The NHS's use of the 'extortionate' private sector has come under the spotlight following the revelation that a south London mental health trust ran up a deficit of almost £1m in two months, largely because of reliance on private beds.
South London and Maudsley trust reported a£944,000 overspend in the first two months of this financial year,£611,000 of which was due to using private sector beds as far afield as Manchester and York.
The trust had budgeted for 60 private beds per day, but averaged 87.
In May, 26 per cent of its patients were in private beds. The rest of the overspend went mainly on agency and non-trust staff.
The trust claimed this week that an 'overspills solutions package' had already had some success. It is confident that the end of June overspend will be less than the£1.5m recently forecast.
But Geoff Martin, campaigns director of London Health Emergency, said the 'major problems' of mental health trusts' reliance on the private sector could only be solved by capital investment from the government. 'The cost of providing care in the private sector is extortionate.'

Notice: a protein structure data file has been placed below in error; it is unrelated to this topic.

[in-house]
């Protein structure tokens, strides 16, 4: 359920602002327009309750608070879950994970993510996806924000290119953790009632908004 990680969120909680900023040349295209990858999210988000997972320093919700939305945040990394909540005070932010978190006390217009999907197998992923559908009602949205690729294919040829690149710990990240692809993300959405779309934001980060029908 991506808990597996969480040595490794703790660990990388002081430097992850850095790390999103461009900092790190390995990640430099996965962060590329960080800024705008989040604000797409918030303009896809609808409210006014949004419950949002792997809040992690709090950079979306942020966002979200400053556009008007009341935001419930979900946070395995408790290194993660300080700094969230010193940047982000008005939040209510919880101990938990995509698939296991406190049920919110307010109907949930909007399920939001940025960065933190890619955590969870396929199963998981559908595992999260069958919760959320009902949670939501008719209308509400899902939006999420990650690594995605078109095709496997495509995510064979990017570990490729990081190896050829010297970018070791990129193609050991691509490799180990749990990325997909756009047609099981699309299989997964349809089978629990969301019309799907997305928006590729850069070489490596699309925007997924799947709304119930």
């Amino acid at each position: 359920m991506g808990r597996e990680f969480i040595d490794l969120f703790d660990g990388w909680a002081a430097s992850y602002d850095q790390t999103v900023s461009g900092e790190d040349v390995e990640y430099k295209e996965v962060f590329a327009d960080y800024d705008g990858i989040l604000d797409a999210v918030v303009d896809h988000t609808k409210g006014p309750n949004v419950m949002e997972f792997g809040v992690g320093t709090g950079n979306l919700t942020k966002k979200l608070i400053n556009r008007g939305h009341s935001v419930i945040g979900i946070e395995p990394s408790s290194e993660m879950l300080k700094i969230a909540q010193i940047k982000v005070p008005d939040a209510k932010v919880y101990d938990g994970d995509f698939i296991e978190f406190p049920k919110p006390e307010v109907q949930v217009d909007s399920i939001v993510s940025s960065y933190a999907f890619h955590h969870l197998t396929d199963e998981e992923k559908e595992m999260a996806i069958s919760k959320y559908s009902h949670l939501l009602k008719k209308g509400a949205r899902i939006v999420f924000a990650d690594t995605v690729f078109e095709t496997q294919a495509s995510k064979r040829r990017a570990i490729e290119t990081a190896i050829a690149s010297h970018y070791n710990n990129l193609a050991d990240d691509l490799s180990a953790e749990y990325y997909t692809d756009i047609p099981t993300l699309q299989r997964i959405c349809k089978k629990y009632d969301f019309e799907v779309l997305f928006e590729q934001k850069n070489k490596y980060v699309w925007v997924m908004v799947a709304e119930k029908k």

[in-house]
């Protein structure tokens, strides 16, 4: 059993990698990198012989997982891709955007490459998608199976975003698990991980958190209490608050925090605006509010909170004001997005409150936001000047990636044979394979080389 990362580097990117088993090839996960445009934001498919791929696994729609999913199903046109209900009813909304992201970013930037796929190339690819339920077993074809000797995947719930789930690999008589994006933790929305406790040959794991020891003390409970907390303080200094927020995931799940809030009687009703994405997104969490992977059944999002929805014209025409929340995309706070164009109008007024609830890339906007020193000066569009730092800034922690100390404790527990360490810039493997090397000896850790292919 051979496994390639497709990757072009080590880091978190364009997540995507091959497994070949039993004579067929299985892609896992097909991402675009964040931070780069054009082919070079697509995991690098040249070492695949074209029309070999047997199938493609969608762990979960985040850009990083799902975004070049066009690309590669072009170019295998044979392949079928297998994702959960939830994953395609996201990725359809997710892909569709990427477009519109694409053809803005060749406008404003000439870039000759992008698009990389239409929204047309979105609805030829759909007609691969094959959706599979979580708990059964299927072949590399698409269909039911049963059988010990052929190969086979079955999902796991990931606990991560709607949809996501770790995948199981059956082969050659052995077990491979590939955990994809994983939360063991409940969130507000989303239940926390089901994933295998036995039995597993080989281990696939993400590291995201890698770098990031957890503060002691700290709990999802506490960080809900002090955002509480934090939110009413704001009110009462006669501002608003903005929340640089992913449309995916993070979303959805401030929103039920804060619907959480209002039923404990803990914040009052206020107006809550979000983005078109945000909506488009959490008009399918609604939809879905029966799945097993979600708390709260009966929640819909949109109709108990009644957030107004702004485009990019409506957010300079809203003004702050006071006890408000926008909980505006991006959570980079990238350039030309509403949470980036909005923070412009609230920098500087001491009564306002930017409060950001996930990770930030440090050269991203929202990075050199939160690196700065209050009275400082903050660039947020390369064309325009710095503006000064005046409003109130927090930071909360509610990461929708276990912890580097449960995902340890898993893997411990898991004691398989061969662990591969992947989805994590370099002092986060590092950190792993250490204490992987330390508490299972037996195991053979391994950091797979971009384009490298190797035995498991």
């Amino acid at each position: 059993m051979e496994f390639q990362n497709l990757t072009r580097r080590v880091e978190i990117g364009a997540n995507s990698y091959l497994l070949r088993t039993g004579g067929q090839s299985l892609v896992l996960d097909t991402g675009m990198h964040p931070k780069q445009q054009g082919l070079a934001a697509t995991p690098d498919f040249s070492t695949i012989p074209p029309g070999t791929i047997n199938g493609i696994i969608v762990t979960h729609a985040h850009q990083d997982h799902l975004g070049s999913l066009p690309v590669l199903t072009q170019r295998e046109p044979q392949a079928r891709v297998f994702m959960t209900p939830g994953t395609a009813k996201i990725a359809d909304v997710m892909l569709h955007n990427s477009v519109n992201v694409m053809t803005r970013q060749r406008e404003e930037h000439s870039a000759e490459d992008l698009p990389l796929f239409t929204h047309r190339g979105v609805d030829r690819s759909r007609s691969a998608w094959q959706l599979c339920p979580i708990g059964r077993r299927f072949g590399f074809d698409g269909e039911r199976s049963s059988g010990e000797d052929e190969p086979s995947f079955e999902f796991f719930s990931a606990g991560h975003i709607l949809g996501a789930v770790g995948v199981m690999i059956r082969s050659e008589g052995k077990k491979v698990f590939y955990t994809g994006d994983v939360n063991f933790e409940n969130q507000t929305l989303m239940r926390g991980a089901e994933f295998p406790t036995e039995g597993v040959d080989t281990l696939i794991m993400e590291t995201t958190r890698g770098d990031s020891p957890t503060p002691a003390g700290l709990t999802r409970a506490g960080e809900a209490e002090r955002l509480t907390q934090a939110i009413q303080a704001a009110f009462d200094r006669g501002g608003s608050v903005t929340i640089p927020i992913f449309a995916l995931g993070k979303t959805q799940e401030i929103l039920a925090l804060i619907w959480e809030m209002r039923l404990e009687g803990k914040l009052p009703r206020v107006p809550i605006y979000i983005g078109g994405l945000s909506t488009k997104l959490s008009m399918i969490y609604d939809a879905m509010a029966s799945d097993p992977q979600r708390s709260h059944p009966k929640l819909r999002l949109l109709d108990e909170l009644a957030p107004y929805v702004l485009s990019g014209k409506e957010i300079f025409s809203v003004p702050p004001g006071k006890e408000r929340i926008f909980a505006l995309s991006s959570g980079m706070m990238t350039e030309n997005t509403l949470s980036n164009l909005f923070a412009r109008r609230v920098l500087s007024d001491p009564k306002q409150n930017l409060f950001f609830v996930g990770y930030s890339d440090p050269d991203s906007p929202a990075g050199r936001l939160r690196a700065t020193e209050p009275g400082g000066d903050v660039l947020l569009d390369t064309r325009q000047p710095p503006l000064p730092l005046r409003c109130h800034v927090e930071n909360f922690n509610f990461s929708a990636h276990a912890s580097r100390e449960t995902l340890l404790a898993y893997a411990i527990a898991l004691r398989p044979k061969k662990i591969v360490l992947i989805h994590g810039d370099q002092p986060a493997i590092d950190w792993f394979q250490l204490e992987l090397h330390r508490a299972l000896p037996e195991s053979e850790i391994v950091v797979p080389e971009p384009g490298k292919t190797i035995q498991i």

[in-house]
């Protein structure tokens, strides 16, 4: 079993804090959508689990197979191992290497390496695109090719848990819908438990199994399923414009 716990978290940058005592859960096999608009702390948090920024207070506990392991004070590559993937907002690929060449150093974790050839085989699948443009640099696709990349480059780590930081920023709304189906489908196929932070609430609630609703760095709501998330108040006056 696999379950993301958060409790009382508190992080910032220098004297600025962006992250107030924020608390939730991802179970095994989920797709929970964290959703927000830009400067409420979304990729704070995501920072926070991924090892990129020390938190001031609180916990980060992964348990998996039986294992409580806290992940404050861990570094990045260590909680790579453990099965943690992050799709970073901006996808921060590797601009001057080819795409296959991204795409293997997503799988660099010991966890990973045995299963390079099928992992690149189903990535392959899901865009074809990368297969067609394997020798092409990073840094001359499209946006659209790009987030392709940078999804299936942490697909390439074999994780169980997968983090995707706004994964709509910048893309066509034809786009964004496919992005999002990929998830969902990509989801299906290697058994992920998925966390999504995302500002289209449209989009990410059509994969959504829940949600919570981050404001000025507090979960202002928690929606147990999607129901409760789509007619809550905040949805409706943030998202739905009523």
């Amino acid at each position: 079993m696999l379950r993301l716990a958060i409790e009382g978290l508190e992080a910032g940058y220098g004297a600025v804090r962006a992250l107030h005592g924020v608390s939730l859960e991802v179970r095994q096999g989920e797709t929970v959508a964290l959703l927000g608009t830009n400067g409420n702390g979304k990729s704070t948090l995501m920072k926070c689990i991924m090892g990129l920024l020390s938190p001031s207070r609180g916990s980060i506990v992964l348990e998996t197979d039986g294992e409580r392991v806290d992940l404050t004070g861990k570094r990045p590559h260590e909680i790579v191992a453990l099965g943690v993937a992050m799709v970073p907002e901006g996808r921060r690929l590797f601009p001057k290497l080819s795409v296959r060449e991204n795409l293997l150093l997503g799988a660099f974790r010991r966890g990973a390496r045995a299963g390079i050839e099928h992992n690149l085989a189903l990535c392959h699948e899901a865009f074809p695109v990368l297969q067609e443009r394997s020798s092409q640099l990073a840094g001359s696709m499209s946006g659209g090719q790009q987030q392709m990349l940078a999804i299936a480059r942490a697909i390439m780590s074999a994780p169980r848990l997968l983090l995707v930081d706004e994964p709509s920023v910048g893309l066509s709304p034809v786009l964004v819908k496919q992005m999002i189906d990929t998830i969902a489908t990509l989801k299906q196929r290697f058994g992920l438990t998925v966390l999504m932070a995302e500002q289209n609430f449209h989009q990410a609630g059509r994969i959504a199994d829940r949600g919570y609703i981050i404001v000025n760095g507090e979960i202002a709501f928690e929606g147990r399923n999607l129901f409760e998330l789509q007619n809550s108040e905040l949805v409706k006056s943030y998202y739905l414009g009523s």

Health secretary Alan Milburn suggested recently that use of the private sector would have only a small role in the national plan. But Peter Fermoy of the Independent Healthcare Association said Mr Milburn's 'concordat' with the private sector - which aims to increase NHS use of private sector spare capacity - was still in place.
He claimed that the costs of treating mental health patients in the NHS could be as much as in the private sector.
South London and Maudsley trust's borough director for Lewisham Tracey Gummer - who is also lead manager for the overspills solutions package - said a private bed cost the trust around£350 per day.
'They are, broadly speaking, 20 per cent more expensive than our own provision, because of course they do have a profit element. But what they are offering is not directly comparable.'
But she said that 're-directing the resources we are currently spending in the private sector into our own provision' remained central to the trust's recovery programme.
Other mental health trusts in the capital have already successfully reduced their use of private sector provision.